Calls to Sidney/North Saanich RCMP involving mental health rose during the second quarter of 2020, the public heard earlier this month.
According to the report covering the period from April to June 2020 — the height of the response to the COVID-19 pandemic — calls involving mental health rose 29 per cent compared to the same period in 2019.
Staff Sgt. Wayne Conley categorized this among some of the “sharp increases” the department recorded during the height of the pandemic – against the backdrop of an overall drop in calls.
Compared to the second quarter of 2019, local police responded to 11 per cent more calls from April to June, with many categories recording declines.
“While we are still [amidst] the COVID-19 crisis, data to date suggests that there has no significant change in crime trends,” reads the section of the report dealing specifically with the coronavirus pandemic. “There has, however, been a 40 per cent increase [year-over-year] in calls where mental health is a factor.”
The spike in calls involving mental health appears pronounced during the months of the April and May.
Coun. Barbara Fallot said Sidney’s resident survey also identified mental health as a “predominated feature” among the public, adding Conley’s report corroborates that finding from a policing perspective.
Conley also noted that cause-disturbance file went up 186 per cent during the second quarter of 2020 compared to the same period 2019 for an year-over-year increase of 164 per cent. This spike led to an 86 per cent in other criminal code offences during the second quarter of 2020 compared to 2019 with a year-over-year increase of 75 per cent.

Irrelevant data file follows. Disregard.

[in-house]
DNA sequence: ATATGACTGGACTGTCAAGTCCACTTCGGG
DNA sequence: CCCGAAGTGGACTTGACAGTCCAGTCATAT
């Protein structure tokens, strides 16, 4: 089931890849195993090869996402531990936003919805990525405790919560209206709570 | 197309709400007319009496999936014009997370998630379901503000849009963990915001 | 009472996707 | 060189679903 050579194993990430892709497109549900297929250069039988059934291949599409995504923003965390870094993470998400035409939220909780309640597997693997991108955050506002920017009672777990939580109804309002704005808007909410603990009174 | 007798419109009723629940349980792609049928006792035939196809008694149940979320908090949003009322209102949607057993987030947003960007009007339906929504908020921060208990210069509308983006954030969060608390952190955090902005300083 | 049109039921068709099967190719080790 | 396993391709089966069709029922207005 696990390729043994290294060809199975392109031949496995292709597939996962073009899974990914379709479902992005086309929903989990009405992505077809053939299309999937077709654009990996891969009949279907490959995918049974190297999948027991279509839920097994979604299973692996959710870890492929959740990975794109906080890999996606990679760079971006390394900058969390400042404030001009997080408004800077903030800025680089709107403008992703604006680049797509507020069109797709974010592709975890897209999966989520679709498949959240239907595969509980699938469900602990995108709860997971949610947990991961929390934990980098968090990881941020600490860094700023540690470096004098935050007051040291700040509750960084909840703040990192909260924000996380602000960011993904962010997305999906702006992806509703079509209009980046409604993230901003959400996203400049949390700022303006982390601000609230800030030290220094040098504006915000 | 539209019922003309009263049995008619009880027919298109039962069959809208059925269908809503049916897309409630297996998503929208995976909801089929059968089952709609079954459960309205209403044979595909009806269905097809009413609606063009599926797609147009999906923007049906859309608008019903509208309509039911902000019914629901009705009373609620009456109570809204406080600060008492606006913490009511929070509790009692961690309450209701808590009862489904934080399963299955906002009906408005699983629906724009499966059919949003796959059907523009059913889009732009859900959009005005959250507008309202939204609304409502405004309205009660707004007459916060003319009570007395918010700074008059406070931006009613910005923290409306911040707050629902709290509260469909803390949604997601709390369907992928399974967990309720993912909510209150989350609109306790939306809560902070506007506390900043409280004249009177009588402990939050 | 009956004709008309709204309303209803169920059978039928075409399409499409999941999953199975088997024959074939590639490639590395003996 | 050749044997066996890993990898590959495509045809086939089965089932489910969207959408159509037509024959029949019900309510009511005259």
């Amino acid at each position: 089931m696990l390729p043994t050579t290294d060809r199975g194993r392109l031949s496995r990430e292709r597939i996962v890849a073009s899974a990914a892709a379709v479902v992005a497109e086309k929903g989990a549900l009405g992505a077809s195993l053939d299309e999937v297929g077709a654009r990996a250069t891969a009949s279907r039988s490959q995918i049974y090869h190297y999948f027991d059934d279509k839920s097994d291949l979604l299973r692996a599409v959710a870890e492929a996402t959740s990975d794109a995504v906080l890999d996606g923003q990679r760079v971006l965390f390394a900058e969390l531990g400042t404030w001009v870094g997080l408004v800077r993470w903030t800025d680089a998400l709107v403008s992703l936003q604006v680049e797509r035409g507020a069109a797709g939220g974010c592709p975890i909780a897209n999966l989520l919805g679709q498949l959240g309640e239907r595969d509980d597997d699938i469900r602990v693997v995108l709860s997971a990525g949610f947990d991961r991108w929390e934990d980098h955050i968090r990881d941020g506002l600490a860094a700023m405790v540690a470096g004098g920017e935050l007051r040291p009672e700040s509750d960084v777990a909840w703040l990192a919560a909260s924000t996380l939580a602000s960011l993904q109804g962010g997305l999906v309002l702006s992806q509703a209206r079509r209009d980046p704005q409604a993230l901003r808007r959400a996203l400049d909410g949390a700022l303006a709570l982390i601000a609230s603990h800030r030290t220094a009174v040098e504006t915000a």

Within this context, the report points to the number of calls for service involving individuals considered homeless or of no fixed address. Sidney/North Saanich RCMP responded to 170 calls for service between March 24 and May 31 involving 73 different individuals with 59 individuals having had prior police contacts elsewhere.
“Of interest, there was a notable spike in these contacts when transit was free in Greater Victoria,” it reads.
Sidney officials have since noted that homeless levels have returned to traditional levels.
Areas with notable declines include property crimes (down 42 per cent), which Conley describes as a “significant.” Overall, Conley described the numbers as “very erratic” which was not very surprising.
While COVID-19 has challenged the detachment, it has managed “reasonably” well, he added.
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